I happen to agree with the adage that money alone can't buy happiness. So why do development policies seem to focus on economic growth with little consideration given to quality of life, social stability or public happiness?
Phra Ajarn Mitsuo Gavesako says economic growth does not necessarily coincide with moral development or social happiness.
A Gallup poll taken worldwide last month showed that Thailand ranked among the top in terms of citizens with positive attitudes, based on questions such as whether they were well-rested, smiled or laughed frequently or felt feelings of enjoyment. The Land of Smiles ranked sixth overall out of 148 countries, after Panama, Paraguay, El Salvador, Venezuela and Trinidad and Tobago.
Perhaps it is, considering the last several years has seen the country hit by massive floods, street riots, political upheaval and colour-coded social conflicts over the direction of Thai democracy.
A number of surveys suggest corruption has become more endemic than ever, to the point perhaps that many may have given up hope altogether of eradicating bribery and tea money. Drugs and teen violence are also on the rise, leading many to bemoan what they see as a decline in social values and mores.
Certainly it seems difficult to reconcile how Thais, after considering all our problems, can rank so high on the Gallup well-being poll. Indeed, the other countries ranked high in the survey would place much lower on more traditional measures of development, whether economic size, political stability or peace.
And consider that the Gallup poll lists Singaporeans as the least likely to report positive emotions, despite living in a city-state that ranks among the most wealthy and developed in the world.
Over the New Year holidays, I had the opportunity to visit Wat Sunandavanaram in Kanchanaburi and hear the teachings of the temple's abbot, Phra Ajarn Mitsuo Gavesako. Japanese by birth, Ajarn Mitsuo entered the monkhood in Thailand over 40 years ago, following the teachings of the revered Phra Ajarn Chah.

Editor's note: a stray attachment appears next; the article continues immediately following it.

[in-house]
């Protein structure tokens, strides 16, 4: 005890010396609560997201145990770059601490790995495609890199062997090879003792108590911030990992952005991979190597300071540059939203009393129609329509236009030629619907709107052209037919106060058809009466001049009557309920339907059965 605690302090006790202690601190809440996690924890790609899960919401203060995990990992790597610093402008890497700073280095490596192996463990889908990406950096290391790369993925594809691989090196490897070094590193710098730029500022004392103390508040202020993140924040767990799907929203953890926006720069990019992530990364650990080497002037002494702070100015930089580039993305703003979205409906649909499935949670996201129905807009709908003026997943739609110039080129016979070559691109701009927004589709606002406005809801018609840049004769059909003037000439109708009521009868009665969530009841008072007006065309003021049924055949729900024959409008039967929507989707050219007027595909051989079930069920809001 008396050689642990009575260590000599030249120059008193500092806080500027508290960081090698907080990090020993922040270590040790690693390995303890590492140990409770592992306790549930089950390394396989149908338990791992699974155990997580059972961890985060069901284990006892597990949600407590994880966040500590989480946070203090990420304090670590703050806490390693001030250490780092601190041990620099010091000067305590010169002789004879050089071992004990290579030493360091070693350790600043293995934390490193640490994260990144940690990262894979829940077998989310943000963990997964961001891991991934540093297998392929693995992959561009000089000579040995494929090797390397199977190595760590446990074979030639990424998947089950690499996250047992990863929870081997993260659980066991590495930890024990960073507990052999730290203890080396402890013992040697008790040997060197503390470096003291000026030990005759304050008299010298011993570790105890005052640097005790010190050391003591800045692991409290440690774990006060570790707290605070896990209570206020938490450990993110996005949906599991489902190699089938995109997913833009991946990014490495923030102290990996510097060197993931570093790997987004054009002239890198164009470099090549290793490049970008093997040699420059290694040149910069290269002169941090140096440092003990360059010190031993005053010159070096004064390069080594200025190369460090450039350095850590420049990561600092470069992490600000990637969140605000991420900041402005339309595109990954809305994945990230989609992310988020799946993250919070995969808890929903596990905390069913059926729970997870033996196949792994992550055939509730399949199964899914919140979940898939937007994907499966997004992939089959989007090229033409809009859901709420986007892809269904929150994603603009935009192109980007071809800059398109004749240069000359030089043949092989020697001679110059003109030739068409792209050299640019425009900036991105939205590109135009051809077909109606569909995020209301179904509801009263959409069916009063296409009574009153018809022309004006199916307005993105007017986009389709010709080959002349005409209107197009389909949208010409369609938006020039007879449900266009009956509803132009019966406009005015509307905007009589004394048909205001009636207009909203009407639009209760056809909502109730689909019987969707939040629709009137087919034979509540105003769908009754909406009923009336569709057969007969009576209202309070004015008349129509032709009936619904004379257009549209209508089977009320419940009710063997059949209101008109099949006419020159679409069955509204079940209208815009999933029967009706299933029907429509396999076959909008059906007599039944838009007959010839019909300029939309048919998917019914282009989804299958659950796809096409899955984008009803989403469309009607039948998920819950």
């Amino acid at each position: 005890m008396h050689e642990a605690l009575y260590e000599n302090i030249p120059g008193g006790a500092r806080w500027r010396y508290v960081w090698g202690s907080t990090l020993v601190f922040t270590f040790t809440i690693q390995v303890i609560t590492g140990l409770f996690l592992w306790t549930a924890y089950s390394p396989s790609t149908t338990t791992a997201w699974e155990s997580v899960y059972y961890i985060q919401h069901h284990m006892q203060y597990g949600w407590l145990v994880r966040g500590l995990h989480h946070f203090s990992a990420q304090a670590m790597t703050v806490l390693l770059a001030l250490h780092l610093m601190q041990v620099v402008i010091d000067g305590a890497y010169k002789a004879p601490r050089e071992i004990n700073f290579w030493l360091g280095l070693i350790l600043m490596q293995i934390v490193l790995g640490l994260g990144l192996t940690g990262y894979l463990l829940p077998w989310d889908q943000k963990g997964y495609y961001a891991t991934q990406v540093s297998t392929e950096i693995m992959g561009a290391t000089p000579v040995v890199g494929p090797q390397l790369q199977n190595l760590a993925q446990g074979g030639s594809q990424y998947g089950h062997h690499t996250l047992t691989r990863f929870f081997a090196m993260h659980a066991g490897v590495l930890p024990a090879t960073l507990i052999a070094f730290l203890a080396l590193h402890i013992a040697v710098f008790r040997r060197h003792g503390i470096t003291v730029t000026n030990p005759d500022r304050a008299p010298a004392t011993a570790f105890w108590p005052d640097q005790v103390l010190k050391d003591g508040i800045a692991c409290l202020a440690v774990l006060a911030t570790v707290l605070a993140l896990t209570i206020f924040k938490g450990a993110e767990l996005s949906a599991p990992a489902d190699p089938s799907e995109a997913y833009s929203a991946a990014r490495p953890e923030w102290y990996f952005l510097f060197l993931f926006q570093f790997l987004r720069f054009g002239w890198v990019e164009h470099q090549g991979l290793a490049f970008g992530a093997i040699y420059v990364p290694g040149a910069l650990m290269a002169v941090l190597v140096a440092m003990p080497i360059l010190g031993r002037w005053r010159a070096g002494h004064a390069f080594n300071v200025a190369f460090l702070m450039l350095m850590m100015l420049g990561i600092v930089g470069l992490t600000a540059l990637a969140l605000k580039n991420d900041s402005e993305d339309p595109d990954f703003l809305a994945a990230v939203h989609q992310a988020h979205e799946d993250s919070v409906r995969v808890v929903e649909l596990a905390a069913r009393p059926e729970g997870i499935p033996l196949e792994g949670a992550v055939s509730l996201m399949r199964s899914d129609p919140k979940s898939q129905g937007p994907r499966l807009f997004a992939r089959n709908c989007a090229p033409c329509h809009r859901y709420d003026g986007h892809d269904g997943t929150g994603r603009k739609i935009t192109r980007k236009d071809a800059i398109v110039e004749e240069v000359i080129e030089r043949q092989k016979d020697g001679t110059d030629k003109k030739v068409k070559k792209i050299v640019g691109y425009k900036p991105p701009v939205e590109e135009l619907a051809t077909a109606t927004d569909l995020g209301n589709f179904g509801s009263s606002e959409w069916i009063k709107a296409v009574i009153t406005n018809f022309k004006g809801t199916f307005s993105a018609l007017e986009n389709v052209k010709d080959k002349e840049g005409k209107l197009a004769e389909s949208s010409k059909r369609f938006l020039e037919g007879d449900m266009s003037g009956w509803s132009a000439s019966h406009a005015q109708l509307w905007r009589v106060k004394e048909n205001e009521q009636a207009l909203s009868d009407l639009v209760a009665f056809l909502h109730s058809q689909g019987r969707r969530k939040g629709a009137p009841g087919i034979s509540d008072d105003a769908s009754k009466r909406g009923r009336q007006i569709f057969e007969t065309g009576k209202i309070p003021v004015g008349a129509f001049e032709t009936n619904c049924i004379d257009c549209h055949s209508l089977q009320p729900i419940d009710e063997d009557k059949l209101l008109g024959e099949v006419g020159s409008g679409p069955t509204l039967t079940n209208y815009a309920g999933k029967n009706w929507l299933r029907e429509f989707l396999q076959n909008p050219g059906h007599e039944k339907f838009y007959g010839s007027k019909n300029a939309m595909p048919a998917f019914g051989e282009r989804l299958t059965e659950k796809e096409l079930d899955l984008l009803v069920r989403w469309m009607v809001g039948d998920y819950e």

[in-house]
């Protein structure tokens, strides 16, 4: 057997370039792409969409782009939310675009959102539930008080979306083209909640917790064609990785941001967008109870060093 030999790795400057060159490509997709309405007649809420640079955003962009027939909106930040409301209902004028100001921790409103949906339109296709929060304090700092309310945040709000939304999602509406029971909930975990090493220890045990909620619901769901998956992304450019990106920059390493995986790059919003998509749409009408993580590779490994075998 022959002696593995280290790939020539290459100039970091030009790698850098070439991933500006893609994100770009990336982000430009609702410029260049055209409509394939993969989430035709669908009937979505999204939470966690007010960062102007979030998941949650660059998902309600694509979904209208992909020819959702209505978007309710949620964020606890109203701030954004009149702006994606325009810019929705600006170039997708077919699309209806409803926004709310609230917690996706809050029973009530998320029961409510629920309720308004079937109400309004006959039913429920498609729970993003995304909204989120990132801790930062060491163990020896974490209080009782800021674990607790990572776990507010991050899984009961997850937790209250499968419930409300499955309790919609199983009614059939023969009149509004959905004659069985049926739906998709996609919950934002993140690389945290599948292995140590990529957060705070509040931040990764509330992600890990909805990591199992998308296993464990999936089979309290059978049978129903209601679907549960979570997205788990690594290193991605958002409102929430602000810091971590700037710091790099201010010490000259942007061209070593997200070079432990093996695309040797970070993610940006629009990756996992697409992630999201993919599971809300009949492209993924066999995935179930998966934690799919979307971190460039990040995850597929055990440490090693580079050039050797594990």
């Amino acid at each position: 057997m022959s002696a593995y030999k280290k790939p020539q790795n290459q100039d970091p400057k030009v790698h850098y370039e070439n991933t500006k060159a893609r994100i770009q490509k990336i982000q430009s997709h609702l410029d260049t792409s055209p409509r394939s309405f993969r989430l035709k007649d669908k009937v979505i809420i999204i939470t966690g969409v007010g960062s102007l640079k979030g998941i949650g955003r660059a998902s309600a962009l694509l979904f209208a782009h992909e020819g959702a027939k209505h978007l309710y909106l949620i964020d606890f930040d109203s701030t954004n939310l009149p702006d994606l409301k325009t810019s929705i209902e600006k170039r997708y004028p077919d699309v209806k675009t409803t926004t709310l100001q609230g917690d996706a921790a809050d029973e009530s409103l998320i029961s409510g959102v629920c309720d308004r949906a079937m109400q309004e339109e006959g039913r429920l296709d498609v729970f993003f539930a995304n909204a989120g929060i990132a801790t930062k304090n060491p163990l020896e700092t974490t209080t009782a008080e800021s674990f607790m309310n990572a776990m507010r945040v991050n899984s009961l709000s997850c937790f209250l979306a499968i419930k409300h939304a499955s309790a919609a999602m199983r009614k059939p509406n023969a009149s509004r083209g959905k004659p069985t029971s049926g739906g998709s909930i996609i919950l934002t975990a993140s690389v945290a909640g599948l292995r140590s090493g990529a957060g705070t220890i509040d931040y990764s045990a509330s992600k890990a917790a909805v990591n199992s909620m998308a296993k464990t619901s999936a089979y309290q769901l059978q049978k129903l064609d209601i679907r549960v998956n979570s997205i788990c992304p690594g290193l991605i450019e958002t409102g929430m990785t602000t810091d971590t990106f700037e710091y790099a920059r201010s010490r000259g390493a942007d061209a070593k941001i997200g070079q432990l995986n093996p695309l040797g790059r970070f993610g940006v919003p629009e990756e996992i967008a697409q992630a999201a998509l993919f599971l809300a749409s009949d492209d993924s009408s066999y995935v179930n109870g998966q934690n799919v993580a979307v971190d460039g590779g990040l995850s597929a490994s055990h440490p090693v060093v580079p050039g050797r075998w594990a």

Ajarn Mitsuo said the Gallup poll adds weight to the thought that economic growth does not necessarily coincide with moral development or social happiness. Indeed, people in many developed economies give similar answers. saying that greater wealth and prosperity comes at a cost in terms of happiness and contentment.
As we sat in the forest temple, Ajarn Mitsuo noted that government officials estimate that some 3 million Thais suffer from depression today. Problems of mental and emotional health appear to be on the rise each year, despite _ or perhaps, the result of _ the considerable gains made in the country's economic and industrial development.
He speculates that the widespread proliferation of computers, the internet and social media may indeed be contributing to social stress.
Ajarn Mitsuo is spearheading a programme aimed at addressing this problem. If Thailand's 10-million-plus students each spent say five or 10 minutes per day learning about Buddhism and dhamma, the potential gains could be enormous in helping people cope with the stresses of modern life.
Already 500,000 copies of an easily-understood book has been printed under the programme, and given out to some 150,000 students at 50 schools nationwide. Within three years, the temple hopes to reach a total of 1 million students across the country.
At the centre of the sukhaparb jai dee programme, roughly translated as good mental health, is the Buddhist concept of self-awareness and consciousness, using deep breathing exercises as a teaching tool. Breath naturally, without thinking or speaking, for one or two minutes per cycle. Do this 30 times each day, and good mental health will follow.
Ajarn Mitsuo understands that educating people about Buddhism and dhamma must begin with the fundamentals, taught in an accessible, practical manner. He said two of his future projects include developing a cartoon animation series as well as translating the project's works into 20 other languages.
I left the forest temple and returned to Bangkok after the holidays convinced there must be balance between material prosperity and spiritual development, between economic growth and social growth, between wealth and happiness. After all, what use is all our wealth without health and happiness?
Wichit Chantanusornsiri is a senior business reporter for the Bangkok Post.
About the author
- Writer: Wichit Chantanusornsiri
Position: Business Reporter